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Religious Youths’ Motivations for Reading Complex, Religious Texts

by Eric D. Rackley - 2016

Background/Context: Research confirms that religion is a significant part of the lives of American youths, that religious texts are an essential part of their experiences in the world, and that as part of their everyday cultural practices, religious youths demonstrate strong commitments to reading religious texts. Currently, however, the field of literacy has yet to develop a body of research that examines the motivations that drive young people to engage with the religious texts that appear to mean so much to them.

Focus of Study and Research Questions: Situated within social and cultural perspectives of literacy and motivation, the purpose of this study is to examine religious youths’ personal motivations for reading complex, religious texts such as the Bible and the Book of Mormon by looking closely at the connections among their literacy practices, religious ideologies, and the expression of their religious identities. Two questions operationalize this purpose: 1. What are the similarities and differences among Latter-day Saint and Methodist youths’ personal motivations to engage with religious texts? 2. In what ways are these motivations influenced by the youths’ religiocultural traditions, ideologies, practices, and commitments?

Research Design: Qualitative methods were used to examine youths’ motivations for religious literacies. Nine months of ethnographic observations in multiple contexts and 59 in-depth, semi-structured interviews conducted over two years were transcribed and analyzed to address the purpose of the study. Analytic procedures were informed by grounded theory.

Findings: The findings revealed a broad-level framework that explained the youths’ personal motivations for reading religious texts that transcended religious affiliation. Youths in both congregations were motivated to engage with complex, religious texts because they providing them with (a) knowledge about their religious traditions, (b) tools for applying religious knowledge to the lives, (c) strength to endure life’s challenges, (d) comfort during stressful times, and (e) a connection to God.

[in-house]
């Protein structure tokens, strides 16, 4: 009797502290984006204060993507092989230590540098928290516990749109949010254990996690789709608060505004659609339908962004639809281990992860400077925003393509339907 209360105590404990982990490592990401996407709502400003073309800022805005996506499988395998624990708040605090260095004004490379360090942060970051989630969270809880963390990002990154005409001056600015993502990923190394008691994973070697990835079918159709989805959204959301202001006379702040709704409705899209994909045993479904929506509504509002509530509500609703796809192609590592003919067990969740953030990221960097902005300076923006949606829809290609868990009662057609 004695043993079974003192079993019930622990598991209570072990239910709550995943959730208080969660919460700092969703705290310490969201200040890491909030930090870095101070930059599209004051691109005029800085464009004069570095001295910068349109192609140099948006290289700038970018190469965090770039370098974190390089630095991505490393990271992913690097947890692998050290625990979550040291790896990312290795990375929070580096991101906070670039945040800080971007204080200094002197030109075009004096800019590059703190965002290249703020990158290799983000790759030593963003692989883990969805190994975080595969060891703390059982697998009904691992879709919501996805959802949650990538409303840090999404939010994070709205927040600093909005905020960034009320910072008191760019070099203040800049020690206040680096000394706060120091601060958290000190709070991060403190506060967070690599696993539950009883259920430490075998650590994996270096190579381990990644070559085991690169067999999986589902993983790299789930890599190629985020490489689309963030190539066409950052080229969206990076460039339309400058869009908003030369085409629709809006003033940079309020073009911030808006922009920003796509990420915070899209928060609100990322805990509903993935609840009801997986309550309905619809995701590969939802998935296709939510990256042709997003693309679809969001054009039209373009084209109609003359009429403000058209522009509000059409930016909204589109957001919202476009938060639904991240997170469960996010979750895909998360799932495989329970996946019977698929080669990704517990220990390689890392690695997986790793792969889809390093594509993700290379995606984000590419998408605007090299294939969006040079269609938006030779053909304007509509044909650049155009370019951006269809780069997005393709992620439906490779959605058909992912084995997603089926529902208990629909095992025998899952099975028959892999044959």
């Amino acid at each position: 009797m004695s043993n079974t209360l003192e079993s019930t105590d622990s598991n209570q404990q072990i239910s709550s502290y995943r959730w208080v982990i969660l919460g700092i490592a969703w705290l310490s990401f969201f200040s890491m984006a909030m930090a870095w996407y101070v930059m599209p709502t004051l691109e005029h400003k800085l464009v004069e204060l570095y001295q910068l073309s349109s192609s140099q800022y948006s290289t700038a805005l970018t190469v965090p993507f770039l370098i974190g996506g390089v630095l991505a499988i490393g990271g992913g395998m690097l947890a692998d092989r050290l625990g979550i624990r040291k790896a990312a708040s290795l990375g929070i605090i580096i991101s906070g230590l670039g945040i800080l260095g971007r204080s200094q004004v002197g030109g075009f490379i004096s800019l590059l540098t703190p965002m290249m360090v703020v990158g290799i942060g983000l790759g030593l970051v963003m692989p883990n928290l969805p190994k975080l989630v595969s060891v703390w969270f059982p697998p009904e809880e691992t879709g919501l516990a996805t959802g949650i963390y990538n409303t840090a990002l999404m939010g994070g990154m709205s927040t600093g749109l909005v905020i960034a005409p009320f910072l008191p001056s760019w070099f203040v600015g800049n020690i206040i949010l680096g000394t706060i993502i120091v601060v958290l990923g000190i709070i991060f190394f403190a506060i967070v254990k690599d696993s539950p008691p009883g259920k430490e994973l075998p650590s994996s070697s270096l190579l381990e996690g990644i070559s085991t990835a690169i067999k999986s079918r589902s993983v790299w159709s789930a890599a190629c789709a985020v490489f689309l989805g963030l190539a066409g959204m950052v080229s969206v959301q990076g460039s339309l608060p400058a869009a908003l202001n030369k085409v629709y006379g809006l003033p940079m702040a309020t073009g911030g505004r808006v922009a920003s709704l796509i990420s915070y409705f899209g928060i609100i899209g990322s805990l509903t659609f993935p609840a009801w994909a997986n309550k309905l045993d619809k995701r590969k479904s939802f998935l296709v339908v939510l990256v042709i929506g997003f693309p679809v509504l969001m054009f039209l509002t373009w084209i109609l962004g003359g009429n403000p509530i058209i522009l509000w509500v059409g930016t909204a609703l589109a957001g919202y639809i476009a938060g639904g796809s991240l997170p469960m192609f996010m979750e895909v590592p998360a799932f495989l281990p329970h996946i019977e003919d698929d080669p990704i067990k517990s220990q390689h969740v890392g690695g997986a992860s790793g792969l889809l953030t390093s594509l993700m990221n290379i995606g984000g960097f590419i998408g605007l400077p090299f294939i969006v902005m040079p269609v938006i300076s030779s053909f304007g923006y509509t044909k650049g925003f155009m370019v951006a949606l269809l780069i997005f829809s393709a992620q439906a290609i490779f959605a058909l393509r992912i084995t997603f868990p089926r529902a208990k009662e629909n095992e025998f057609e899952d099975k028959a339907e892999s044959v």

Conclusions/Recommendations: As a space to explore the interactions among religion, literacy, and motivation, this study contributes to a more robust understand about the manner in which young people engage with complex, religious texts. This research also has implications for conceptualizing motivated literacy, engaging students with complex, academic texts, and studying motivation for literacy as social practice.

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Cite This Article as: Teachers College Record Volume 118 Number 11, 2016, p. 1-50
https://www.tcrecord.org ID Number: 21603, Date Accessed: 7/24/2021 10:30:41 AM

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About the Author
  • Eric Rackley
    Brigham Young University-Hawaii
    E-mail Author
    ERIC D. RACKLEY is an assistant professor in the School of Education at Brigham Young University-Hawaii. His research and writing focus on disciplinary literacies and religious youths’ literacy practices and the motivation the drive them. His recent publications include “Scripture-Based Discourses of Latter-day Saint and Methodist Youths” (Reading Research Quarterly) and “How Young Latter-day Saints Read the Scriptures: Five Profiles (Religious Educator).
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